cards and prints from Pamela Zagarenski
Winter Tidings by Jashna Vashti, of Portland OR : Etsy
Love and joy come to you,
And to your wassail too
And God bless you and send you a Happy New Year,
And God send you a Happy New Year!
Wassail is a hot mulled cider punch. Waes hael means "be whole" or "be healthy". In Medieval times wassail was a drink made of mulled ale or mead, curdled cream, roasted crab apples, eggs, cloves, ginger, nutmeg and sugar (but that competes with our Dr. Byrne’s Eggnog).....
Here is a modern apple-cranberry Wassail recipe to help you celebrate the return of the sun and to keep your spirits in good health. Waes Hael my friends and Cheers!
Check out my latest feature article (and two web exclusives) published in the
Autumn 2017 Pacific Horticulture magazine!
Main Article Bellwethers of a Healthy Environment
Web Exclusives Avian Dinosaurs
and Resources for the Back Yard Birder
Warning: Birds are a gateway species and may be habit-forming. While birds themselves are not addictive, learning about them may result in a total redesign of your back yard :^)
An enormous Shout-Out to Peter Pearsall for his incredible eye and all his gorgeous bird images!
Tree Swallow ©Peter Pearsall
Pacific Wren ©Peter Pearsall
One of the first things I did as an empty nester (in addition to BeePeeking) was to teach myself to knit. Next, I enrolled in a graduate program and earned a Masters of Teaching in Advanced Biological Inquiry (MAT/AIP). Knitting My Graduate Degree encapsulates the projects that I knitted during my three years of research into the realms of urban biodiversity, biophilia, and environmental stewardship.
Knitting allows me time to be reflective, to recognize patterns, and to consider the many possible outcomes that might occur--not only in my knitting--but in whatever inquiry task or puzzle I am working on. For me, the act of knitting involves contemplation, focus, and the ability to visualize; these are powerful skills to practice when one is taking on the task of making the world a kinder, safer, and healthier place.
Ultimately, knitting is about creating change through love, and it certainly is hard to beat that.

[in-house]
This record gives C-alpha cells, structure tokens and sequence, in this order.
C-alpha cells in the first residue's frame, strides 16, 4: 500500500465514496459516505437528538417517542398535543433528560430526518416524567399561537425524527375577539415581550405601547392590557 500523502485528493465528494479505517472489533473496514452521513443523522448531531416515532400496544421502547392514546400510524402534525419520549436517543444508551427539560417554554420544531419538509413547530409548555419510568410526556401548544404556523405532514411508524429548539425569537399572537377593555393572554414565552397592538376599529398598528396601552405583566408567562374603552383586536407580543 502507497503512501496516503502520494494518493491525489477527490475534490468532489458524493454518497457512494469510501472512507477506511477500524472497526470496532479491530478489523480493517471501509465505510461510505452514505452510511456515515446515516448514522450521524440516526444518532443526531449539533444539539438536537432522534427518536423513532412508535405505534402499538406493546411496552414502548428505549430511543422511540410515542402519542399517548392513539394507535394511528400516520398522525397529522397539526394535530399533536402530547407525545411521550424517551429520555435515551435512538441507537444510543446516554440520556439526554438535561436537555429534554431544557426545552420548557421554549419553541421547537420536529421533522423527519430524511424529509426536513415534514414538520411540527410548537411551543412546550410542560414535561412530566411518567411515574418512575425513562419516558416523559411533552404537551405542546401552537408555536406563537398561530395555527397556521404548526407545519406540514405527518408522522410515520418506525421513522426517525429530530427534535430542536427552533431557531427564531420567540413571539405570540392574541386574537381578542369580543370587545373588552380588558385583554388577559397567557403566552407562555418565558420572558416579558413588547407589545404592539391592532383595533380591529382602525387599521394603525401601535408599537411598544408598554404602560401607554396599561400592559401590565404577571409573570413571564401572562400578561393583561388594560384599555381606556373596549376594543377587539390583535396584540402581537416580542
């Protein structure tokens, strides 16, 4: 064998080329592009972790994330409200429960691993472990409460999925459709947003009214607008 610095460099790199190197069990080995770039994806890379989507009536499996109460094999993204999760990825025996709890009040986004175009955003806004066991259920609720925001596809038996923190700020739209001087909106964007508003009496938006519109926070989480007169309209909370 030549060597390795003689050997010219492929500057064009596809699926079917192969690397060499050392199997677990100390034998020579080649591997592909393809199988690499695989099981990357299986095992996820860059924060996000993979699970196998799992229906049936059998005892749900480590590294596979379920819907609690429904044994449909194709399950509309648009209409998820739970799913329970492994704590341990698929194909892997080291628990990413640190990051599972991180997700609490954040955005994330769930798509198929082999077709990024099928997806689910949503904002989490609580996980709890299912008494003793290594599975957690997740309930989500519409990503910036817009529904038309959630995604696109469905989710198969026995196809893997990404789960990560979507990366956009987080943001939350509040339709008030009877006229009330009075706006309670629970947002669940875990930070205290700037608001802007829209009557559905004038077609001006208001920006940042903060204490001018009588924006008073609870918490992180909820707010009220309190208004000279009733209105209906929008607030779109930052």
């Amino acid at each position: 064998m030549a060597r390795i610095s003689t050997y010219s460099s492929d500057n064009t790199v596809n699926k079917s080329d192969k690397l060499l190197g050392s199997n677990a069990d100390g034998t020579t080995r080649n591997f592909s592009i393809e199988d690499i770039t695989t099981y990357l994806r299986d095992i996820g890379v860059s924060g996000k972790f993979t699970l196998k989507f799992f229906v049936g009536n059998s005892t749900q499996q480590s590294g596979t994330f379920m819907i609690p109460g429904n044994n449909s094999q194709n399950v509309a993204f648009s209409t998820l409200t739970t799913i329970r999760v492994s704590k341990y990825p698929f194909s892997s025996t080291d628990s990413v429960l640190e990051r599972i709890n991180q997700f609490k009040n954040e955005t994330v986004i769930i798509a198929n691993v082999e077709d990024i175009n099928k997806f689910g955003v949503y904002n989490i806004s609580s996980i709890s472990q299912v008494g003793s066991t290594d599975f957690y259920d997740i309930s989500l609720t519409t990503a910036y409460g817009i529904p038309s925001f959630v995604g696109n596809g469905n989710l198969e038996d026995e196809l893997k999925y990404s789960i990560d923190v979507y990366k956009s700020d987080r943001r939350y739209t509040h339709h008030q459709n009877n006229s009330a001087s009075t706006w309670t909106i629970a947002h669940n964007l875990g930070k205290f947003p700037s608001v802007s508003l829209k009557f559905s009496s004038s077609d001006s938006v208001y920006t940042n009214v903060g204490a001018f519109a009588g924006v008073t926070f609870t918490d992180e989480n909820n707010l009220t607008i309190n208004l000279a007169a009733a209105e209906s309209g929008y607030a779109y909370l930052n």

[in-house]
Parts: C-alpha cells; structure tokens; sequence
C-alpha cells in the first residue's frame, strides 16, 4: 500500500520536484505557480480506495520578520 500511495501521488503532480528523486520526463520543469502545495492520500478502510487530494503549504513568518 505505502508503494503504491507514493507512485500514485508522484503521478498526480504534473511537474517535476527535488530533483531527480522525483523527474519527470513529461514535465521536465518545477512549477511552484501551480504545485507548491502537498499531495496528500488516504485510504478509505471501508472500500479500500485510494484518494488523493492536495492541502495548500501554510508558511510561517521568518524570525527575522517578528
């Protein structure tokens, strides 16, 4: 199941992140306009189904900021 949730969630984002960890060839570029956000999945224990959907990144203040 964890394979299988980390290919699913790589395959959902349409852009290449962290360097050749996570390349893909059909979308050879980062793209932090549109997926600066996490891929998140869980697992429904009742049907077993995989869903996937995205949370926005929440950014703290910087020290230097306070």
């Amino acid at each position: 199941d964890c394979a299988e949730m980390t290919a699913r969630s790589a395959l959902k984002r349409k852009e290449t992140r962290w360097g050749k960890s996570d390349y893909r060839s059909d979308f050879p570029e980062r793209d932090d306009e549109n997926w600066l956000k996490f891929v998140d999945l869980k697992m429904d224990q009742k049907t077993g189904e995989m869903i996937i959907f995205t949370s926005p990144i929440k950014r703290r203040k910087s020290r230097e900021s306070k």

Just about everyone I know has been suffering through this winter's cold and flu season.
My remedy includes hot toddies, as well as sending lovely local bird note cards to friends and family.
Birds of Note Postcards
Don't forget to top them off with USPS postcard and Forever bird stamps!
My husband and I began keeping bees in 2005, and that same year I began blogging about my adventures as a "beepeeker". BeePeeking encompasses more than just keeping honeybees: it is a journal of my learning adventures in our backyard and urban neighborhood through organic gardening, planting pollinator parking strips, and becoming more informed stewards of our Backyard Wildlife Sanctuary.
In 2012, I found the perfect graduate program to round out my Arts and Humanities background, and I embarked on an inquiry adventure to earn my Masters of Teaching in the Biological Sciences.
Click HERE to view my Prezi "Knitting My Graduate Degree: Urban Biodiversity & Biophilia", and bee inspired!
Whether it be with bonfires, candles, or eggnog, northerners have been celebrating the return of the light on the winter solstice for centuries (this year solstice is on December 21 in the northern hemisphere, below the equator, the winter solstice falls around June 21 :^) On this date, the earth's axis tilts away from the sun in the Northern Hemisphere, and the sun reaches its greatest distance from the equatorial plane. Though we in Seattle are closest to the sun on the shortest day of the year, it is our longest night!
How could this be? Deb Byrd explains "because Earth doesn’t orbit upright, but is instead tilted on its axis by 23-and-a-half degrees, Earth’s Northern and Southern Hemispheres trade places in receiving the sun’s light and warmth most directly. The tilt of the Earth – not our distance from the sun – is what causes winter and summer. At the December solstice, the Northern Hemisphere is leaning most away from the sun for the year."
In following the Climate Talks in Paris, I came across this UK site Brandalism.
From their website: